Writers tend to share ideas to improve their craft. Here, with a seasonal slant, I’m looking at ways to trim our writing. Readers will thank us. I’ll examine common redundancies and flabby expressions.
A ‘kind’ is a type of something; by definition it’s different from another kind. e.g. At Christmas, children expect different kinds of presents. Try: At Christmas, children expect presents of all kinds. Or: At Christmas, children want presents different from one another.
At this point in time:
This is empty and wordy; avoid it if possible. e.g. At this point in time, it’s a little late to be looking for Christmas presents. Try: It’s a little late to be looking for Christmas presents. Or: It’s a little late to be looking for Christmas presents now!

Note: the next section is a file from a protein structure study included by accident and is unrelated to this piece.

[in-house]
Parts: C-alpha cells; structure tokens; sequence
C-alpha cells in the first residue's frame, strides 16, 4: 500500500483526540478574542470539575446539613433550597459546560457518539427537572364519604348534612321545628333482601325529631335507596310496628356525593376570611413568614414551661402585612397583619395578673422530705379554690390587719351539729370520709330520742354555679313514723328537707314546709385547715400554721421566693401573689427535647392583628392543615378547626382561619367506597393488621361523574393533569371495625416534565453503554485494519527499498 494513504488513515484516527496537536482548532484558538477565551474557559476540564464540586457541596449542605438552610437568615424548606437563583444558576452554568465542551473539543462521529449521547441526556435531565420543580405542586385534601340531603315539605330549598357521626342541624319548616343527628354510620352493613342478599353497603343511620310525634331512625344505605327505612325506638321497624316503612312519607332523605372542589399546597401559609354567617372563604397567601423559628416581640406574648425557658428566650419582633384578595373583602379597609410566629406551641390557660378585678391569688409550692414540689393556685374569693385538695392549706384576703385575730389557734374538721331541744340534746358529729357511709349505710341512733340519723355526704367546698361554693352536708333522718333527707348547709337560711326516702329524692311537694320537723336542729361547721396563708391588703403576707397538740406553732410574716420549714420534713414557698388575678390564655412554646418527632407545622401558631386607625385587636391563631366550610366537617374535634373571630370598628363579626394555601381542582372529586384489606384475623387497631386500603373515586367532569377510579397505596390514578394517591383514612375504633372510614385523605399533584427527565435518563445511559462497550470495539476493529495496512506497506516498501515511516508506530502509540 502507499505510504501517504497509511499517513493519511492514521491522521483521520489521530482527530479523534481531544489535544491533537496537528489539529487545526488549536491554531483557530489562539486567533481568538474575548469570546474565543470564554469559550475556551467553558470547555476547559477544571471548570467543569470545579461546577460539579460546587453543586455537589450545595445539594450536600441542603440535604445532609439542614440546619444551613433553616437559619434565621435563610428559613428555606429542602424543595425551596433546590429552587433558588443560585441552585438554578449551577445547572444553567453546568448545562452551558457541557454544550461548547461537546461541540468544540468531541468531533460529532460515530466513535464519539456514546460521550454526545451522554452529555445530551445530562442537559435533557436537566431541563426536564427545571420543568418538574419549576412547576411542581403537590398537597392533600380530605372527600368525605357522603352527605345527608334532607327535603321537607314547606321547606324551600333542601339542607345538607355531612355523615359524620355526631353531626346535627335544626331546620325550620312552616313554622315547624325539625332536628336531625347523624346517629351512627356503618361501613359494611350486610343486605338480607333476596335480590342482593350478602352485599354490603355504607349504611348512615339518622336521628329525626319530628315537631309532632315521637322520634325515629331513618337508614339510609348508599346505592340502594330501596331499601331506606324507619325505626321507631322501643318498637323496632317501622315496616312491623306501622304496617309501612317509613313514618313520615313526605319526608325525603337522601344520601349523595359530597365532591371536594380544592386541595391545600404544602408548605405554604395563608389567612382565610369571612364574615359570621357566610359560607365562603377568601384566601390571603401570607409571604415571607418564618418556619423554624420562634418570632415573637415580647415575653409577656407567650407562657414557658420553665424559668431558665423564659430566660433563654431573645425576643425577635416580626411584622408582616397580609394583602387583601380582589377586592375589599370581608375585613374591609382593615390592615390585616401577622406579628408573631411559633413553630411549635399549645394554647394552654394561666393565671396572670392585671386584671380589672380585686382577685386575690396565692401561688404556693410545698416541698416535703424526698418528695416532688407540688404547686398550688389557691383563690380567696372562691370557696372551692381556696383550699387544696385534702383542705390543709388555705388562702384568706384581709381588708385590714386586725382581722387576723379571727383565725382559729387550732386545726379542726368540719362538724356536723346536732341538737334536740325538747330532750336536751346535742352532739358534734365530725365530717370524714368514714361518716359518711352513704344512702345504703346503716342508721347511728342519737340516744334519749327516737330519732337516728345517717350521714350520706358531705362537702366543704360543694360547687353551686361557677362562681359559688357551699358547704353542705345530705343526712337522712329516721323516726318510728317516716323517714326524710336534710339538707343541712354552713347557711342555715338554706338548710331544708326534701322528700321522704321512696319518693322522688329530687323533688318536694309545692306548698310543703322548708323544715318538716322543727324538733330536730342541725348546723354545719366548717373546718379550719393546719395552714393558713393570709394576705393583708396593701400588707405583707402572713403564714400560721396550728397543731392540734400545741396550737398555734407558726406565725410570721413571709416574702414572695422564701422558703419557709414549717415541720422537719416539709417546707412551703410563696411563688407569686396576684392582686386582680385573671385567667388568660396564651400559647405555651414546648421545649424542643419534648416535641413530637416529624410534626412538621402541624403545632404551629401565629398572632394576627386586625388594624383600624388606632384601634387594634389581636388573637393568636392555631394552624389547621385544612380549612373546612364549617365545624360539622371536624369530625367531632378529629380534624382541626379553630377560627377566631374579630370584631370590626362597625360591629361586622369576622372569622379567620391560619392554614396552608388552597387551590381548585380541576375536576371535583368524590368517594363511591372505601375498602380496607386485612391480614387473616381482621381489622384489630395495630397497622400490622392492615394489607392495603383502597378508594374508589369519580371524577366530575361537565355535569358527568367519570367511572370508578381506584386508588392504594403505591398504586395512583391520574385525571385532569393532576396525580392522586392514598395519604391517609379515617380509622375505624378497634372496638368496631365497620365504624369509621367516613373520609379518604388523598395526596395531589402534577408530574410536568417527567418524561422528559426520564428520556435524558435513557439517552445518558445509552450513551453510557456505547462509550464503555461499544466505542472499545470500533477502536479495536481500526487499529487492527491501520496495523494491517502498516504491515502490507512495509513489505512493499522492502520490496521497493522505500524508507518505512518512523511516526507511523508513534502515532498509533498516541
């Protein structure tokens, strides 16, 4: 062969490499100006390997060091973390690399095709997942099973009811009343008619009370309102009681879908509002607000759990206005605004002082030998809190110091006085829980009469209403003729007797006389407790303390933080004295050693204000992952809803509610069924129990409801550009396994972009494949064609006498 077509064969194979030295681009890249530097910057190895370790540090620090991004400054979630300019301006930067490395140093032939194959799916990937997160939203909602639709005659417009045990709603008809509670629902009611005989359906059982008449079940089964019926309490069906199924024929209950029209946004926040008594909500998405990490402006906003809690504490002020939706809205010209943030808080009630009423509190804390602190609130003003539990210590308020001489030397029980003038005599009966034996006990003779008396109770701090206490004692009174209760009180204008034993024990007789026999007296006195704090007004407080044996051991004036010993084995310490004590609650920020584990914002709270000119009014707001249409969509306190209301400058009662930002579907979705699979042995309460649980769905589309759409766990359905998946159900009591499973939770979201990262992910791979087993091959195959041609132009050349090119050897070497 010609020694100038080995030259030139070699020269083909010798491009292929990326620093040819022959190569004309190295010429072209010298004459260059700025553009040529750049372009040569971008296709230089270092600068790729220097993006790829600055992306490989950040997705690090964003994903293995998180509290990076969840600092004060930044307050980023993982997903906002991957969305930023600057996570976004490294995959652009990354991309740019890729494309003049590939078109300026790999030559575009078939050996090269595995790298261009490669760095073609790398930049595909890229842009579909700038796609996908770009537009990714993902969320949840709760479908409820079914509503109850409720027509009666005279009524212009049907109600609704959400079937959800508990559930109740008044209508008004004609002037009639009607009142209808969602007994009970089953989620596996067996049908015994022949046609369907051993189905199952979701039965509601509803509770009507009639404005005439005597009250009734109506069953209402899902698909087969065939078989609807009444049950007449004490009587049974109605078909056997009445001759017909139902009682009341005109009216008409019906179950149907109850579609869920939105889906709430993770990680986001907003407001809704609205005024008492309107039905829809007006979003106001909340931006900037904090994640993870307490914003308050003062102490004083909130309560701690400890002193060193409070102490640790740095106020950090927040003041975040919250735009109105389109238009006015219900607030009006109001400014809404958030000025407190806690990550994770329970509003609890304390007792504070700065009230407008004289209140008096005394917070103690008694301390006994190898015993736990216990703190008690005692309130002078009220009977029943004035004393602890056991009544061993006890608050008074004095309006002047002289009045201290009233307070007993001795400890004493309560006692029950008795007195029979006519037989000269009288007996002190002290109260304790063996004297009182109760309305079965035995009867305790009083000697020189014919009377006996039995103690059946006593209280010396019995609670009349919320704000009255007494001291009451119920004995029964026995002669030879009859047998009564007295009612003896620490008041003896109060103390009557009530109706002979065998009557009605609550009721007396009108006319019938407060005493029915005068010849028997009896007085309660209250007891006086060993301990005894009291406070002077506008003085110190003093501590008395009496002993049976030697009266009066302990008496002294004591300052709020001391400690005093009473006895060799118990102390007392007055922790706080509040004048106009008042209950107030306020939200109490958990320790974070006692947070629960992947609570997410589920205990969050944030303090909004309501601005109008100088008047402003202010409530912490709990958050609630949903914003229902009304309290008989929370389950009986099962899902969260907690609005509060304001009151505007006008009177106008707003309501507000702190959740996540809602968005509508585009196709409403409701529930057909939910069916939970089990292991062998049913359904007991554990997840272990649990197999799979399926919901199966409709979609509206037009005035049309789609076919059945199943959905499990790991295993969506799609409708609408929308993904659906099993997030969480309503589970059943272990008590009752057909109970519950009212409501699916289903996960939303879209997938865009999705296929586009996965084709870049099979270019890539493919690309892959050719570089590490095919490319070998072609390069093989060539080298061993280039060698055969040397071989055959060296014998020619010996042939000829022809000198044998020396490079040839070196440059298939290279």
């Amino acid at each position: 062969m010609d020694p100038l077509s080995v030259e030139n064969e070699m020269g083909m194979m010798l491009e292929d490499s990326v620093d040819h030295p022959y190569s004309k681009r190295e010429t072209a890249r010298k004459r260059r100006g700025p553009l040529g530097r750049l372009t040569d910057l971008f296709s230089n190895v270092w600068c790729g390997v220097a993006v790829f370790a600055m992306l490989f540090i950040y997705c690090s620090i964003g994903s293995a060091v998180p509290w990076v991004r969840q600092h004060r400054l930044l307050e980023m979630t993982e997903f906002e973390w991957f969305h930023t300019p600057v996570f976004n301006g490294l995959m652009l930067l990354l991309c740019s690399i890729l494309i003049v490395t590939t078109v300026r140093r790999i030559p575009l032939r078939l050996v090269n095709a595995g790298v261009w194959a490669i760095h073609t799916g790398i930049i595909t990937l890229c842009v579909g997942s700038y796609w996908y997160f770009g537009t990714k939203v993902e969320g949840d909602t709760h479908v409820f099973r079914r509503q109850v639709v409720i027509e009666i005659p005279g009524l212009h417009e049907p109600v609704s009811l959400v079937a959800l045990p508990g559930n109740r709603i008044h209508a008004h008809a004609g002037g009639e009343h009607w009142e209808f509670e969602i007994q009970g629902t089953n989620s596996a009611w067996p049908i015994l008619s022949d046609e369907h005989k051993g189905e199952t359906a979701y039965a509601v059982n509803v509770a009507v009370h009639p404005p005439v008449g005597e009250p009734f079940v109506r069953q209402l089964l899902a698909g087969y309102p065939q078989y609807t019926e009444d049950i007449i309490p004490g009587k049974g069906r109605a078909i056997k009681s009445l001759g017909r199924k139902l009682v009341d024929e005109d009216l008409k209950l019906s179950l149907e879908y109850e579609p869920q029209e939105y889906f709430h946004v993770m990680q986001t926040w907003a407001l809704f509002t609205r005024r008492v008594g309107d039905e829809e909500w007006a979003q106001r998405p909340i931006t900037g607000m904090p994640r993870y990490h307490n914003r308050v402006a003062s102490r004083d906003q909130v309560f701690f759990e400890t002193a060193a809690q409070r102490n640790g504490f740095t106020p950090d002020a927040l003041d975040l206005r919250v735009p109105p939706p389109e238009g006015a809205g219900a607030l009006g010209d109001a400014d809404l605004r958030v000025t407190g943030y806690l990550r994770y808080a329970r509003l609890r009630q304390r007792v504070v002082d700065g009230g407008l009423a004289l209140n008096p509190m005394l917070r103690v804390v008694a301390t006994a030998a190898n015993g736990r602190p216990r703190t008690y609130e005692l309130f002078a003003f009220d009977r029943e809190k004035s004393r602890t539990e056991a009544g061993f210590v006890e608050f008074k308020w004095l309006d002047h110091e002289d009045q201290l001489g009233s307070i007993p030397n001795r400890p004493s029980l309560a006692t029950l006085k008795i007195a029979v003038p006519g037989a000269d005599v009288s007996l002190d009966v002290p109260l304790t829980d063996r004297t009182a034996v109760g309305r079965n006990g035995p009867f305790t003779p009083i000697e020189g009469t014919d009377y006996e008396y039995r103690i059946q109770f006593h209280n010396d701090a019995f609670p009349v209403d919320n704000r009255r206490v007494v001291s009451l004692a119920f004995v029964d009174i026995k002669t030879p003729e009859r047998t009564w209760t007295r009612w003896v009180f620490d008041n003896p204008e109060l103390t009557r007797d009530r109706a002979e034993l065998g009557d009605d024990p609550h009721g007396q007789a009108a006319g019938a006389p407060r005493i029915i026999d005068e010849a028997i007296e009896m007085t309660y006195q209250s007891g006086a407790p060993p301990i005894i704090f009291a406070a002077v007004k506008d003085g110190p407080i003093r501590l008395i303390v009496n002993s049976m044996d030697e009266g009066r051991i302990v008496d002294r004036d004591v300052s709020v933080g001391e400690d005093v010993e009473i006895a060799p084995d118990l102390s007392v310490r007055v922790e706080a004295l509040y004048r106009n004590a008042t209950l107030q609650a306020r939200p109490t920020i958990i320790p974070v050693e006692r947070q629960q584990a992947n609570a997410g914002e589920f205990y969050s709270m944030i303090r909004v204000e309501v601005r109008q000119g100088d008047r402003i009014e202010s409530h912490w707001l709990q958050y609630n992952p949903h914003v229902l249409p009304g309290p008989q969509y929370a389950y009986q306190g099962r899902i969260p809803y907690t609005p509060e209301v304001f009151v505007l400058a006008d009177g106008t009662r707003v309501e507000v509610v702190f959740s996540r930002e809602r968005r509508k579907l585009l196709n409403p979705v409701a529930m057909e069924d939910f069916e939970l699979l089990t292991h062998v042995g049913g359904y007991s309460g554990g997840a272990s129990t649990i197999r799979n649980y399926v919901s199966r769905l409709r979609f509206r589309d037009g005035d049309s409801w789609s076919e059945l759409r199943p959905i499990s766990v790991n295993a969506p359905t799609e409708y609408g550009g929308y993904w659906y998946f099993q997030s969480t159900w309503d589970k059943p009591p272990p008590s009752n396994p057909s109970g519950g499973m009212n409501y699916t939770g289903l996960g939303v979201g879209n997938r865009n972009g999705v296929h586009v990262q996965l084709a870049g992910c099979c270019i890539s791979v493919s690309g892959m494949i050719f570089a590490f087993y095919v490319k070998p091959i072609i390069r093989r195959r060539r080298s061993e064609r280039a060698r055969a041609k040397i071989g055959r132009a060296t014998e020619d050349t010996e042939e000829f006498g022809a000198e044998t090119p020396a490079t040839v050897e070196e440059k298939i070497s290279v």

Ever tried to join apart? I thought not. e.g. At Christmas, families join together as one. Try: At Christmas, families join as one. Or: At Christmas, families get together.
Reading this post whilst nodding wisely won’t improve your writing. Stay alert to extraneous words that sneak into text, or they’ll slide in when you’re not looking. Include this as part of your editing process to catch most offenders.
Fiction writers, however, be aware that real people often use redundancy and meaningless expressions when talking, so dialogue can be made more natural by occasionally including these.
These suggestions should make us think about what we write, examine the words, and help us decide how we can improve our writing. Rules about writing form useful guides, but, in the words of George Orwell, ‘Break any of these rules sooner than say anything outright barbarous.’